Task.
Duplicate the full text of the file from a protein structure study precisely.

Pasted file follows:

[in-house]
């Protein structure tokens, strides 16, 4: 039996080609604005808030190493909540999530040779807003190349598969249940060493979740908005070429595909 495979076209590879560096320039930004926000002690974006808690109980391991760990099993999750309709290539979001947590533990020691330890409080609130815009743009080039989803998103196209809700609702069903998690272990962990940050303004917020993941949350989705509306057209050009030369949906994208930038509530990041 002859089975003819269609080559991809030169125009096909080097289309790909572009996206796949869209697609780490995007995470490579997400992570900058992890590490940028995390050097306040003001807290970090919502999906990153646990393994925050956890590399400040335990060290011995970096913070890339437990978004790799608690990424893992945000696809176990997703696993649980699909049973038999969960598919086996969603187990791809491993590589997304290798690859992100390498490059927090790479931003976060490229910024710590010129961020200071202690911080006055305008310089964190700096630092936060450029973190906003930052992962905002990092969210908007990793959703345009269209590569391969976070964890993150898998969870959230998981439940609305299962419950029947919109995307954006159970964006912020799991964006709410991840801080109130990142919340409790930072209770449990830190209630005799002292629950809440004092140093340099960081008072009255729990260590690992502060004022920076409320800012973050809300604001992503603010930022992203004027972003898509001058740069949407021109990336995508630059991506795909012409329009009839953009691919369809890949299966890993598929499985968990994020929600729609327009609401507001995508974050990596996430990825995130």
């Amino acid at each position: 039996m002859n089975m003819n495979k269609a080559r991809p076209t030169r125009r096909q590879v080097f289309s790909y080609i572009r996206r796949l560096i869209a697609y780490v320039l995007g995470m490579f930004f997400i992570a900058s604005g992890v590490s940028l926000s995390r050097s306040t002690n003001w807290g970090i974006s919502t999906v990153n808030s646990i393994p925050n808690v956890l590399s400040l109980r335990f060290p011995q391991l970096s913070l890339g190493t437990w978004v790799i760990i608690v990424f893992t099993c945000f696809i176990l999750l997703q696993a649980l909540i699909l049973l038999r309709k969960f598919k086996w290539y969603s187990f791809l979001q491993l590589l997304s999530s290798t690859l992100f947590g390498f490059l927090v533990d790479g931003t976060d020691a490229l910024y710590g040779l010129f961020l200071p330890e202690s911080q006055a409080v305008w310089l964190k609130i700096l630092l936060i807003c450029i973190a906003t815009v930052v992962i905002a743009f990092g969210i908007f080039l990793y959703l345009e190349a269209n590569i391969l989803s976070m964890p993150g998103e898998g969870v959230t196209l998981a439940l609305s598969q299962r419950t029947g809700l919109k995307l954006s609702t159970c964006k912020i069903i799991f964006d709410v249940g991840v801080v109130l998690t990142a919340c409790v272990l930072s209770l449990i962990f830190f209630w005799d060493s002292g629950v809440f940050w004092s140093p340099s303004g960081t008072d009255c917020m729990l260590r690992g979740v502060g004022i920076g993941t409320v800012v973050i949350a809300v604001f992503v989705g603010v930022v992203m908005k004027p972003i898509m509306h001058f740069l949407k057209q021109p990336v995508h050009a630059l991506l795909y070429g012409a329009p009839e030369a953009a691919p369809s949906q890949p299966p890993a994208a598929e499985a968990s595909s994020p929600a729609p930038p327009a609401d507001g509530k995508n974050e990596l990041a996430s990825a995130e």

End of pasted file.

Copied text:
[in-house]
């Protein structure tokens, strides 16, 4: 039996080609604005808030190493909540999530040779807003190349598969249940060493979740908005070429595909 495979076209590879560096320039930004926000002690974006808690109980391991760990099993999750309709290539979001947590533990020691330890409080609130815009743009080039989803998103196209809700609702069903998690272990962990940050303004917020993941949350989705509306057209050009030369949906994208930038509530990041 002859089975003819269609080559991809030169125009096909080097289309790909572009996206796949869209697609780490995007995470490579997400992570900058992890590490940028995390050097306040003001807290970090919502999906990153646990393994925050956890590399400040335990060290011995970096913070890339437990978004790799608690990424893992945000696809176990997703696993649980699909049973038999969960598919086996969603187990791809491993590589997304290798690859992100390498490059927090790479931003976060490229910024710590010129961020200071202690911080006055305008310089964190700096630092936060450029973190906003930052992962905002990092969210908007990793959703345009269209590569391969976070964890993150898998969870959230998981439940609305299962419950029947919109995307954006159970964006912020799991964006709410991840801080109130990142919340409790930072209770449990830190209630005799002292629950809440004092140093340099960081008072009255729990260590690992502060004022920076409320800012973050809300604001992503603010930022992203004027972003898509001058740069949407021109990336995508630059991506795909012409329009009839953009691919369809890949299966890993598929499985968990994020929600729609327009609401507001995508974050990596996430990825995130």
């Amino acid at each position: 039996m002859n089975m003819n495979k269609a080559r991809p076209t030169r125009r096909q590879v080097f289309s790909y080609i572009r996206r796949l560096i869209a697609y780490v320039l995007g995470m490579f930004f997400i992570a900058s604005g992890v590490s940028l926000s995390r050097s306040t002690n003001w807290g970090i974006s919502t999906v990153n808030s646990i393994p925050n808690v956890l590399s400040l109980r335990f060290p011995q391991l970096s913070l890339g190493t437990w978004v790799i760990i608690v990424f893992t099993c945000f696809i176990l999750l997703q696993a649980l909540i699909l049973l038999r309709k969960f598919k086996w290539y969603s187990f791809l979001q491993l590589l997304s999530s290798t690859l992100f947590g390498f490059l927090v533990d790479g931003t976060d020691a490229l910024y710590g040779l010129f961020l200071p330890e202690s911080q006055a409080v305008w310089l964190k609130i700096l630092l936060i807003c450029i973190a906003t815009v930052v992962i905002a743009f990092g969210i908007f080039l990793y959703l345009e190349a269209n590569i391969l989803s976070m964890p993150g998103e898998g969870v959230t196209l998981a439940l609305s598969q299962r419950t029947g809700l919109k995307l954006s609702t159970c964006k912020i069903i799991f964006d709410v249940g991840v801080v109130l998690t990142a919340c409790v272990l930072s209770l449990i962990f830190f209630w005799d060493s002292g629950v809440f940050w004092s140093p340099s303004g960081t008072d009255c917020m729990l260590r690992g979740v502060g004022i920076g993941t409320v800012v973050i949350a809300v604001f992503v989705g603010v930022v992203m908005k004027p972003i898509m509306h001058f740069l949407k057209q021109p990336v995508h050009a630059l991506l795909y070429g012409a329009p009839e030369a953009a691919p369809s949906q890949p299966p890993a994208a598929e499985a968990s595909s994020p929600a729609p930038p327009a609401d507001g509530k995508n974050e990596l990041a996430s990825a995130e």